We were seated in six tables roughly grouped by theme, but we were constantly moving, not only to help each other in editing, but to interact, to create new friendships and renew old ones.

The first night shift consisted of four Wikipedians, who kept on editing throughout the night until the next shift slept, bathed and had breakfast. At 8am the smell of hot coffee woke us up and signaled the night shift to go and get some rest.

At 10am we started the first of six workshops we would conduct during the event. We paused the workshop briefly to assist with the videoconference, “Collaboration between Wikimedia and Cultural Institutions” by Jonathan Cardy, GLAM Organizer at Wikimedia UK. Unfortunately, there were several connectivity issues that made simultaneous translation impossible.

The next workshop was given by Herminia Din, from the American Alliance of Museums, about museums and online learning. The Anchorage University academic showed us how the Alliance is developing platforms for online learning with museums and education institutions in the United States. Then came Liam Wyatt, coordinator of cultural alliances at Europeana, who spoke about the history of the collaborations within the GLAM movement.

The guided tours, edits and photographs came one after another: Van Gogh, Gauguin, Camille Claudel, Landecio, José María Velasco, Tintoretto, El Greco, Rubens, Mannerism, Expressionism, Baroque — it all went in through our eyes, out through our fingers, on to our keyboards and then to Wikipedia.

Late at night, the Museum Director, Alfonso Miranda Márquez, guided us on a tour to the temporary exhibition “Sophia Loren México. Ayer, hoy y mañana” (“Sophia Loren in Mexico. Yesterday, today and tomorrow”), finishing off our Saturday with a very pleasant experience learning about the life and work of the diva.

Sunday 28th

In the afternoon, there was a talk about the conservation efforts made by the museum, by Sergio Sandoval Arias and Pilar Leñero Llaca. One of the members of WMMX’s board, Alan Lazalde, also gave a talk about Open Culture and Hacker Culture. Then came Agustín Peña, of the radio station Ibero 90.9; Jorge Martínez Micher, Mexico City Secretary of Culture, and Alfonso Miranda sharing their experiences on internet, digital resources and their own activities in the cultural sector of Mexico.

For Alfonso Mirando, the editathon is “…an effort in joint efforts, cross-discipline teams and, above all, vehement work on building open knowledge. (…) knowledge that is shared in a transparent way, without protagonists, without the idea of, I’m the one who creates [knowledge] and I protect it as mine.”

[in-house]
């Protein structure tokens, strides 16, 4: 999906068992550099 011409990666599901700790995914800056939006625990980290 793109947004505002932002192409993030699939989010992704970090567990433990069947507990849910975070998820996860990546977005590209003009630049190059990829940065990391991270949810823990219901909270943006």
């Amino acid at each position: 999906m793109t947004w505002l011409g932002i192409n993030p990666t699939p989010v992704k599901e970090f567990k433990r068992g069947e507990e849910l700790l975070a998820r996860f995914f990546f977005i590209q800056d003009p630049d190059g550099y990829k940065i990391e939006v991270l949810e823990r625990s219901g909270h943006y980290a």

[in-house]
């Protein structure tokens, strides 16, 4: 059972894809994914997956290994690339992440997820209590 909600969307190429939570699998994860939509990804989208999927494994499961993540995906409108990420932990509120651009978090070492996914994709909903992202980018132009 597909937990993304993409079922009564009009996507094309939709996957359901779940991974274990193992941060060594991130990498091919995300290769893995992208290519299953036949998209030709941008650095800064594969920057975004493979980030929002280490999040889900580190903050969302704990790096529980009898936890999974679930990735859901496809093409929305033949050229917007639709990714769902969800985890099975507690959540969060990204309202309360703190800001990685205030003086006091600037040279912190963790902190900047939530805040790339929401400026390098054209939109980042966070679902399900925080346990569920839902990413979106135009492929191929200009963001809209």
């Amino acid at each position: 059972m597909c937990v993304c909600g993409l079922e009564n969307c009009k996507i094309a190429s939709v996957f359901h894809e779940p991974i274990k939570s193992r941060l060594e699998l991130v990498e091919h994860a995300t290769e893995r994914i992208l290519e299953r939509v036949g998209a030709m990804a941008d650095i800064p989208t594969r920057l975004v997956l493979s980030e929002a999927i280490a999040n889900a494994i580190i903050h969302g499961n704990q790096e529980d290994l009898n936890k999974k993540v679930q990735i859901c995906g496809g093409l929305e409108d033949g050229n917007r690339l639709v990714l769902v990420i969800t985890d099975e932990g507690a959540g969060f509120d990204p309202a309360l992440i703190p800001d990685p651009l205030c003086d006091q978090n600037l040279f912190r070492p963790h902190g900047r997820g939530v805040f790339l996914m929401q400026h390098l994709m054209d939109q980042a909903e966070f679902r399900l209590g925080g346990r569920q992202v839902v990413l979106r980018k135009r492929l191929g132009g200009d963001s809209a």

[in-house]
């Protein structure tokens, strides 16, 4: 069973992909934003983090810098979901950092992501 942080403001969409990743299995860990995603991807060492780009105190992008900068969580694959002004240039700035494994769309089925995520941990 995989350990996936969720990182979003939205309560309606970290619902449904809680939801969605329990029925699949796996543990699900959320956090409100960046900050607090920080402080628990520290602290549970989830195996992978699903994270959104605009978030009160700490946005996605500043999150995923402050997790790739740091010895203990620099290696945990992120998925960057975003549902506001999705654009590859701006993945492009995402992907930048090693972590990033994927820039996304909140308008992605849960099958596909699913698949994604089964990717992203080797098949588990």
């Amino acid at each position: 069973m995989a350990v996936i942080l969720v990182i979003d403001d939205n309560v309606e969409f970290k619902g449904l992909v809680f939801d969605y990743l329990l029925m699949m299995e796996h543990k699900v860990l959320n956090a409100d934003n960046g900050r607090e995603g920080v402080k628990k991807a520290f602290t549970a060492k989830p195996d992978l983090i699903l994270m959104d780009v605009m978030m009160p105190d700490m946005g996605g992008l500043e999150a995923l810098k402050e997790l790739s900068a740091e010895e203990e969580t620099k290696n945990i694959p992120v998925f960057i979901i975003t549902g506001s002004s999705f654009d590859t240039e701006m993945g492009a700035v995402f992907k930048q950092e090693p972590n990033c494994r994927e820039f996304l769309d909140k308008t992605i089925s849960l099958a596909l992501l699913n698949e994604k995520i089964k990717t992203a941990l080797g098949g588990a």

Even though we were all tired, we never faltered and were ready for the final hours. The teams were alternating between brief visits to the museum and editing. The last part of the editathon was held up mostly by the research and curator staff of the museum, who helped us with fact-checking and style corrections. At 10:01pm everyone present began the countdown, New-Year style, marking the end of the challenge. The museum recognized the most prolific editors with a few gifts and we celebrated with a closing cocktail party.

The interest from galleries, archives, libraries, museums and cultural spaces in Wikimedia projects has increased in these last few years, thanks to the work of the volunteers of the Mexican chapter. Museo Soumaya, part of the Carlos Slim Foundation, has decided to work in alliance with Wikimedia Mexico, and to become a museum that embraces Wikipedia as one of its most important projects. We extend a formal invitation to all Mexican cultural institutions to join us in collaborations with the Wikimedia projects.

Elements of success

  • Surpassing 50 hours of continuous editing. This requires precise control of the edits per hour and preplanning content between Wikipedians and the museum staff.
  • Supportive museum staff during each hour of the event for answering questions.
  • The museum was open to the public for 50 continuous hours. This is not common in Mexico City.
  • Dedicated Wikipedian-in-Residence, first in Mexico and second in Spanish-speaking countries.
  • Pre-event trainings attended by all the staff, not only those who edited during the event.
  • Having a list of articles to create in advance, curated by both Wikipedian-in-residence and staff
  • Compiled resources at a temporary library near to the main area of edition.